Last Updated: Friday - 09/24/2010
Week of October 2, 2000
The new look St. Joe's
City's oldest Catholic high school gets a facelift stressing its Catholic identity
By ANH HOANG
WCR Staff Writer
The new St. Joseph's High School is more than just a pretty building with lots of windows. If you miss the words "Catholic high school" on the sign out front, you won't be able to miss the Catholic reality walking through the school.
Morning prayer starts the school day off on a spiritual note and Mass celebrated by Father Michael Troy, the school's longtime chaplain, is held in the new oratory every Thursday.
"You really do feel like it's a Catholic school," said Barbara Paul, 17. "I was brought up in a Catholic family. It's nice to have that here when I'm in school."
Maintaining a Catholic identity in the school is more than putting up crucifixes on the classroom walls and gathering students for Easter and Christmas Masses.
The new oratory, with stained-glass windows donated by the Knights of Columbus, is a focal point of the north end of the second floor and can be seen from the main level in the courtyard.
It's not open all day long, but principal Ron Woytiuk expects that to change after a dedication and liturgical celebration by Archbishop Thomas Collins at the school's grand opening and homecoming, Sept 29-30.
"The oratory is a statement that we're a Catholic school," Woytiuk said. "It's presence is so important to our school."
Not having one in the school was "a statement that maybe we missed the boat."
When Woytiuk visited Bishop Carroll High School in Calgary, where he examined the Individualized Self-Paced Learning program, he noticed the school and even some of the junior high schools had a chapel and a chaplaincy program. It was something St. Joseph's and other high schools in Edmonton were missing.
"It was almost an embarrassment," Woytiuk said of the school's lack of such a program.
But with a full-time chaplain, Bernie MacGregor, Troy, who is at the school part-time and a new oratory, Woytiuk hopes the school's Catholic identity will hit people the moment they enter the school. It won't be something they'll have to search through the hallways for.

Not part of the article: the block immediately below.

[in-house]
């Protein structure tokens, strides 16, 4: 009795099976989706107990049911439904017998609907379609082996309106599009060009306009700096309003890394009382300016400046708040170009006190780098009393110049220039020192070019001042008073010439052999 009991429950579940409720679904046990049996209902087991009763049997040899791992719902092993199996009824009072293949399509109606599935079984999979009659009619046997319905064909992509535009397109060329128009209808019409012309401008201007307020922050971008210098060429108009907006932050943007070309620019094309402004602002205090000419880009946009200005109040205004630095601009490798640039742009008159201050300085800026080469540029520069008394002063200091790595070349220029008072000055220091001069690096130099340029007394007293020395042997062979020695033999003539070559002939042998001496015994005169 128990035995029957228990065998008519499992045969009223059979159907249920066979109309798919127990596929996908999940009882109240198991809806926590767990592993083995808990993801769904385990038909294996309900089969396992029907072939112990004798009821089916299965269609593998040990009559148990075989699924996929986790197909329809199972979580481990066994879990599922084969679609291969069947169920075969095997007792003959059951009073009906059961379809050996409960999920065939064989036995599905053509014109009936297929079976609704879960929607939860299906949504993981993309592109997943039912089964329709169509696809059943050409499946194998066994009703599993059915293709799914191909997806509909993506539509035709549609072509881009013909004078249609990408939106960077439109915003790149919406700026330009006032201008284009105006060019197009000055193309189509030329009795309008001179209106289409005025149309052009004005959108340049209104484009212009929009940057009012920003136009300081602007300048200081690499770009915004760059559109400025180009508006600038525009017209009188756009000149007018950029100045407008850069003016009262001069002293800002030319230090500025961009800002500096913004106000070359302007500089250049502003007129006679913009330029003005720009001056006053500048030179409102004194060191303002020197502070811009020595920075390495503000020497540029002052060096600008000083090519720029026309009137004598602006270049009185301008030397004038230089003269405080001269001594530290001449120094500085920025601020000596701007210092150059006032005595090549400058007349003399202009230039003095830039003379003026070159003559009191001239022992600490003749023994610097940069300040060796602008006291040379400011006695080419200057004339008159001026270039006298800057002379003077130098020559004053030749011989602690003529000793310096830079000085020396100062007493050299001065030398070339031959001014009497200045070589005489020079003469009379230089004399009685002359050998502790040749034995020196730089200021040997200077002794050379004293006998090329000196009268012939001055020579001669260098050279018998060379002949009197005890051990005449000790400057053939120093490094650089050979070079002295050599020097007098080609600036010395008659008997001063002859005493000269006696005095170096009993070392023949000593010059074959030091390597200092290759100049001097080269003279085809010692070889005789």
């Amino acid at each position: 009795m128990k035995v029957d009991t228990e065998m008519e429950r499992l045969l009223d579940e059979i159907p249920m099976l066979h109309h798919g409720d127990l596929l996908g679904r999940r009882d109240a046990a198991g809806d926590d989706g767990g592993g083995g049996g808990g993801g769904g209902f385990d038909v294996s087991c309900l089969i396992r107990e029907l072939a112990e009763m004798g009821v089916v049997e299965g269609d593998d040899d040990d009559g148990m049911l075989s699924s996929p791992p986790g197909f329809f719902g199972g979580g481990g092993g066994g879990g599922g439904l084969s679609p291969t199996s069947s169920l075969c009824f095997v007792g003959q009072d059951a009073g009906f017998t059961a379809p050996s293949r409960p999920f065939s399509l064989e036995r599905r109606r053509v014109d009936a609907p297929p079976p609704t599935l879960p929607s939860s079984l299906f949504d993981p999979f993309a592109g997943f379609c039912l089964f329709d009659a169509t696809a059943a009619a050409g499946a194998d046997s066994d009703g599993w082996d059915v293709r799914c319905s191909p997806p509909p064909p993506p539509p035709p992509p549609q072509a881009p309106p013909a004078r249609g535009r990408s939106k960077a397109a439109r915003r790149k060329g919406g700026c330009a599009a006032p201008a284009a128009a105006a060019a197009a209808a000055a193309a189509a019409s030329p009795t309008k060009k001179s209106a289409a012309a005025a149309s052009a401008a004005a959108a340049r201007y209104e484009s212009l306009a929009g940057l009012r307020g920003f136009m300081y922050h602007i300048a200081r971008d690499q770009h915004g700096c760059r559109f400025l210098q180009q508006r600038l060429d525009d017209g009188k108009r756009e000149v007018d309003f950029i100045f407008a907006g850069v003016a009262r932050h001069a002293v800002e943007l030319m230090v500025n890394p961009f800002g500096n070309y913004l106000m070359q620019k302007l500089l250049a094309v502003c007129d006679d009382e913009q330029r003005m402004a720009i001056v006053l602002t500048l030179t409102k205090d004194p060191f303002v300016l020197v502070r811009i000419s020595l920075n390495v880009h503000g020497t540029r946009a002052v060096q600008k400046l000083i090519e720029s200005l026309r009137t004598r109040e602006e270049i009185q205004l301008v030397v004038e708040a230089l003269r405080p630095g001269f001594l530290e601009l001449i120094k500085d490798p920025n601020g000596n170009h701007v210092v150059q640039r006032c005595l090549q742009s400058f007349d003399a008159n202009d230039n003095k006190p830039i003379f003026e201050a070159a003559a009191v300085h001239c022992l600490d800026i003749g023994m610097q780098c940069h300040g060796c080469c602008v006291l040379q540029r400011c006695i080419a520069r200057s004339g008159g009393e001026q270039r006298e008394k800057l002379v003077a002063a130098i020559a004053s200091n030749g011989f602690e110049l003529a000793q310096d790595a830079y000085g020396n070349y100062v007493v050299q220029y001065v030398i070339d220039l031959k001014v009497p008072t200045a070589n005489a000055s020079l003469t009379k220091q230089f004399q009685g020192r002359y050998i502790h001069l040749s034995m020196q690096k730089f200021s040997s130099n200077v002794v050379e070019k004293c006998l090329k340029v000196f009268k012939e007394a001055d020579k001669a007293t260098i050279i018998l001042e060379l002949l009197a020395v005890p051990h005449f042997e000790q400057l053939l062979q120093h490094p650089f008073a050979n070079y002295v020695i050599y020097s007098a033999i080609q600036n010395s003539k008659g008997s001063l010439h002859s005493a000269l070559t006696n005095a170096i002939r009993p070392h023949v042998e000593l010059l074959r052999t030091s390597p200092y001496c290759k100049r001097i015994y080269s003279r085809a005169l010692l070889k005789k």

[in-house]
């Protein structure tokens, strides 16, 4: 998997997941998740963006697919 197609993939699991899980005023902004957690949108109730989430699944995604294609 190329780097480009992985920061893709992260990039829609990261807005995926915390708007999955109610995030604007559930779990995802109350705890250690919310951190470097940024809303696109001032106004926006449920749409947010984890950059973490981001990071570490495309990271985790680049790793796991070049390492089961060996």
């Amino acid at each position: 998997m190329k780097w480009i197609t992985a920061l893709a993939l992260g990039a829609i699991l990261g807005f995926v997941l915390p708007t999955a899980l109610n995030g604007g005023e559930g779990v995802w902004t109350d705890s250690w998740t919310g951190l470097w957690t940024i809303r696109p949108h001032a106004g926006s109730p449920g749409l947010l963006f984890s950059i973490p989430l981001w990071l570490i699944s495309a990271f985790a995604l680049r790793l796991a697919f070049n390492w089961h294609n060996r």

"We're still working on it," Woytiuk said of the changes in the school. "You'll always be working on it. . . . You never reach nirvana."
The weekend celebration not only commemorates the dedication of the new oratory, but of the school's new look. You can't help but see all the new windows that have gone up at St. Joseph's.
From the outside, the rounded glass entrance invites visitors in. The entrance is so vast in its natural light that even on a cold dark day in December, you might not mind the looming grey clouds. The adjacent courtyard is equally welcoming. Once an outdoor space that separated two wings of the school, it now has a roof overhead and serves as a popular meeting place for students.
"It's my favourite place," Paul said.
For Paul, St. Joseph's High School is a place of opportunity. There are classes beyond English and biology. There are options that exceed the standard home economics and music. There is cosmetology, fashion design and photography. There are programs for students with learning disabilities and English as a second language students.
"This school gives you so much opportunity," said the Grade 12 student. "There are so many options here. I don't think there are as many programs in other schools.
"I've learned so much here."